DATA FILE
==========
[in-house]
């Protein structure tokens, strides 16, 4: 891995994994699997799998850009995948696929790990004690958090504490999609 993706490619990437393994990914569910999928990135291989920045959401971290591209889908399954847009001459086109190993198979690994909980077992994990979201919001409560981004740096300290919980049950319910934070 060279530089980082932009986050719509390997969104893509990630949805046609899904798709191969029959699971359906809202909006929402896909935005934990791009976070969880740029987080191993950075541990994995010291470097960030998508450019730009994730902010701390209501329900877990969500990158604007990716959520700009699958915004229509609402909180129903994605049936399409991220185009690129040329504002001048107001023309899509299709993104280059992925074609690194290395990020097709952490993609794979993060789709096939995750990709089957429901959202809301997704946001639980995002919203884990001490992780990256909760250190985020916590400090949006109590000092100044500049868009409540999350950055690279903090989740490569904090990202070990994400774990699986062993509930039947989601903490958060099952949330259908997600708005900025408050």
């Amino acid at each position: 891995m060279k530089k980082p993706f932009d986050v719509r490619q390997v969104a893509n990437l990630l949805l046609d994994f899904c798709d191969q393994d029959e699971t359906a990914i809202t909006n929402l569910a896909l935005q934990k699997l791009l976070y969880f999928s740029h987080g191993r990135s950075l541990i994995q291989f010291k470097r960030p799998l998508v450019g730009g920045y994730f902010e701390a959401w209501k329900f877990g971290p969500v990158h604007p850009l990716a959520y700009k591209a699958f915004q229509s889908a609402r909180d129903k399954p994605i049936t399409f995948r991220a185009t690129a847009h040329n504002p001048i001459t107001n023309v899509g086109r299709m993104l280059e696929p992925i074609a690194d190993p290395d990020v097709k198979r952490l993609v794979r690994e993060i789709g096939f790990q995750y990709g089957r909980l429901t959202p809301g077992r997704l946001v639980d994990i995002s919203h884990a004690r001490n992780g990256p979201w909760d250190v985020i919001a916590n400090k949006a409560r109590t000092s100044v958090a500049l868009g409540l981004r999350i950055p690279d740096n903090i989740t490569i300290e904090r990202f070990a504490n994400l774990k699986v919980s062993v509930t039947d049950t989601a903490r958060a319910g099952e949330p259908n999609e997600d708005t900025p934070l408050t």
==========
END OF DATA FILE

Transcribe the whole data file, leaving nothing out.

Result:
[in-house]
């Protein structure tokens, strides 16, 4: 891995994994699997799998850009995948696929790990004690958090504490999609 993706490619990437393994990914569910999928990135291989920045959401971290591209889908399954847009001459086109190993198979690994909980077992994990979201919001409560981004740096300290919980049950319910934070 060279530089980082932009986050719509390997969104893509990630949805046609899904798709191969029959699971359906809202909006929402896909935005934990791009976070969880740029987080191993950075541990994995010291470097960030998508450019730009994730902010701390209501329900877990969500990158604007990716959520700009699958915004229509609402909180129903994605049936399409991220185009690129040329504002001048107001023309899509299709993104280059992925074609690194290395990020097709952490993609794979993060789709096939995750990709089957429901959202809301997704946001639980995002919203884990001490992780990256909760250190985020916590400090949006109590000092100044500049868009409540999350950055690279903090989740490569904090990202070990994400774990699986062993509930039947989601903490958060099952949330259908997600708005900025408050």
């Amino acid at each position: 891995m060279k530089k980082p993706f932009d986050v719509r490619q390997v969104a893509n990437l990630l949805l046609d994994f899904c798709d191969q393994d029959e699971t359906a990914i809202t909006n929402l569910a896909l935005q934990k699997l791009l976070y969880f999928s740029h987080g191993r990135s950075l541990i994995q291989f010291k470097r960030p799998l998508v450019g730009g920045y994730f902010e701390a959401w209501k329900f877990g971290p969500v990158h604007p850009l990716a959520y700009k591209a699958f915004q229509s889908a609402r909180d129903k399954p994605i049936t399409f995948r991220a185009t690129a847009h040329n504002p001048i001459t107001n023309v899509g086109r299709m993104l280059e696929p992925i074609a690194d190993p290395d990020v097709k198979r952490l993609v794979r690994e993060i789709g096939f790990q995750y990709g089957r909980l429901t959202p809301g077992r997704l946001v639980d994990i995002s919203h884990a004690r001490n992780g990256p979201w909760d250190v985020i919001a916590n400090k949006a409560r109590t000092s100044v958090a500049l868009g409540l981004r999350i950055p690279d740096n903090i989740t490569i300290e904090r990202f070990a504490n994400l774990k699986v919980s062993v509930t039947d049950t989601a903490r958060a319910g099952e949330p259908n999609e997600d708005t900025p934070l408050t």